By Daniel Glasson, RMIT

I wasn’t particularly good at maths when I was young. I loved puzzles and games but maths was never presented that way. I mean I was good at multiplying two numbers, and I picked up BODMAS (I think they use BIDMAS these days) rather quickly, but I never really enjoyed it.

After a few years of cruising through high school maths classes, I was offered a place to do the first half of Maths Methods a year early. I thought it might be what I was looking for, maybe I would find the puzzle-ness or game-ness of maths in a harder class. I went in bright eyed, but to no avail. It was the same monotonous 3 step process:

  1. Learn an equation.
  2. Memorise it.
  3. Apply it.

By the end of the year I was taken aside and told that if I didn’t do well on the exam I’d have to redo the subject in year 11. Not wanting to fail, I put in the effort, learned the equations, memorised them and applied them. I scraped through: 55%.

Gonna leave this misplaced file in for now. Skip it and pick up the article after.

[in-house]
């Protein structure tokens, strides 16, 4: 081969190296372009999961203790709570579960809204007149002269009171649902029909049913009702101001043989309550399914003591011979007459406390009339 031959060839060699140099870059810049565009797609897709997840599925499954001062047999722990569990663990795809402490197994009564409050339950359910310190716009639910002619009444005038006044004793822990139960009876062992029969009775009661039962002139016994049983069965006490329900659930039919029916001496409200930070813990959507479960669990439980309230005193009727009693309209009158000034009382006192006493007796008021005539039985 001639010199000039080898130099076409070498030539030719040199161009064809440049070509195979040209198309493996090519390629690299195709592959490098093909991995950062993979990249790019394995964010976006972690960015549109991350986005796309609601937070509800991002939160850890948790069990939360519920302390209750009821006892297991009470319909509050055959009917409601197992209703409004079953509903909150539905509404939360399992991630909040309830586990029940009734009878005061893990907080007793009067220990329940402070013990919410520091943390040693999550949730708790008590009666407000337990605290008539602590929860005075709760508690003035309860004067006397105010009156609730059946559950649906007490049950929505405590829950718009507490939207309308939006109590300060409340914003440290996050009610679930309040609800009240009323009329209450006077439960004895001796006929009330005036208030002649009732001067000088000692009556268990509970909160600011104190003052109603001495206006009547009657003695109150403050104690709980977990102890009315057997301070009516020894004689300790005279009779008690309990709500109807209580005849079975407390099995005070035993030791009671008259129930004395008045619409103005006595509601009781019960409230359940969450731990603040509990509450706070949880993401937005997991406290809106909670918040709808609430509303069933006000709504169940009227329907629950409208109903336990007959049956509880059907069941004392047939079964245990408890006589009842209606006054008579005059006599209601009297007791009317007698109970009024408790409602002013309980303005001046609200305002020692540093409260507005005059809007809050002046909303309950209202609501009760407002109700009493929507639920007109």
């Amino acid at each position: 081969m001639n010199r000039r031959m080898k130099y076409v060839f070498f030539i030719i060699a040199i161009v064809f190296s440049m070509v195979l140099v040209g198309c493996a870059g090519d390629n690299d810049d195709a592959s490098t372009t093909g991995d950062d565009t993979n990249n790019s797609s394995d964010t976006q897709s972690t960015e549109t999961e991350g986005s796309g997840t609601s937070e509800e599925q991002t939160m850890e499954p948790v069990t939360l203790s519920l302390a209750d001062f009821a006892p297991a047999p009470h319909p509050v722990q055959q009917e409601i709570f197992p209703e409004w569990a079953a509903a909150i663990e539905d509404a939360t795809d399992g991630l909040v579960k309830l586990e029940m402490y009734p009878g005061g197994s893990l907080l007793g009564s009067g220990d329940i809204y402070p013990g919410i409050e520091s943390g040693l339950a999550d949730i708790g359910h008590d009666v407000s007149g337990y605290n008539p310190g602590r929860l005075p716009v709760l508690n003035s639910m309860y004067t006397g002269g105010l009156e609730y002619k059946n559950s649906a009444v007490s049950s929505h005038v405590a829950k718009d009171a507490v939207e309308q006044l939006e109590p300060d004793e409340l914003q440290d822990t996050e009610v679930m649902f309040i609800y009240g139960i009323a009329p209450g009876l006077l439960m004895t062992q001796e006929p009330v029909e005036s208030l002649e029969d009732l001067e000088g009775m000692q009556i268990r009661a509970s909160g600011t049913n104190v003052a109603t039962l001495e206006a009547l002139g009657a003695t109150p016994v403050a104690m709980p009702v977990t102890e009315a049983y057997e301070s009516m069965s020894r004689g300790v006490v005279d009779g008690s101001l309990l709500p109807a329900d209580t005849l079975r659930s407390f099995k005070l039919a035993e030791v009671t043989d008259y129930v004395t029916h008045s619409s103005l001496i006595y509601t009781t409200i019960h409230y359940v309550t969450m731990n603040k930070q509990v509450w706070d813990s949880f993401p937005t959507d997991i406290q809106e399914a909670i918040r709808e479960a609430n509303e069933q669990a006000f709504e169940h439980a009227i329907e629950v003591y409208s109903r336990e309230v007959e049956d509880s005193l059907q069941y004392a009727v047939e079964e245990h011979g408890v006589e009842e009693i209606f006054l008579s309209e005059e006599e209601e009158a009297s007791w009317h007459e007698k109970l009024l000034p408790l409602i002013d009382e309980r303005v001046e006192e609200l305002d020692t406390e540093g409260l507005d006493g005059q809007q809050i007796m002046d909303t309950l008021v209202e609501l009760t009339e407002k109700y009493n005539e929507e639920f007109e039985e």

Come Year 11, I knew I would have to put my head down since I was now doing 3 & 4 Methods, and this would contribute to my ATAR. I went into it thinking it would be the same thing again, but something happened.

My teacher at the time, we’ll call him Mr. K, always seemed a little distant in the school yard. In class however, Mr. K showed me that maths isn’t just the old three-step process. There’s beauty in it, and all you had to do was ask: Why? Up until that point I had been asking, without knowing it, How?. When you asked why, maths turned into the game I was looking for. A world of beauty opened up to me, and I realised that this was something I wanted to do.

People often ask, why do mathematicians describe maths as beautiful? I think this is the answer. When you look at it from the perspective of a mechanical operation, which we were all taught to do, it’s hard to see why you could get pleasure from it. When you look at it like a puzzle, all of a sudden, the solutions seem beautiful and elegant. Finding the right piece and placing it in the right place is an inherently satisfying thing.

So why am I interested in mathematics? I like puzzles.


Daniel Glasson was a recipient of a 2018/19 AMSI Vacation Research Scholarship.

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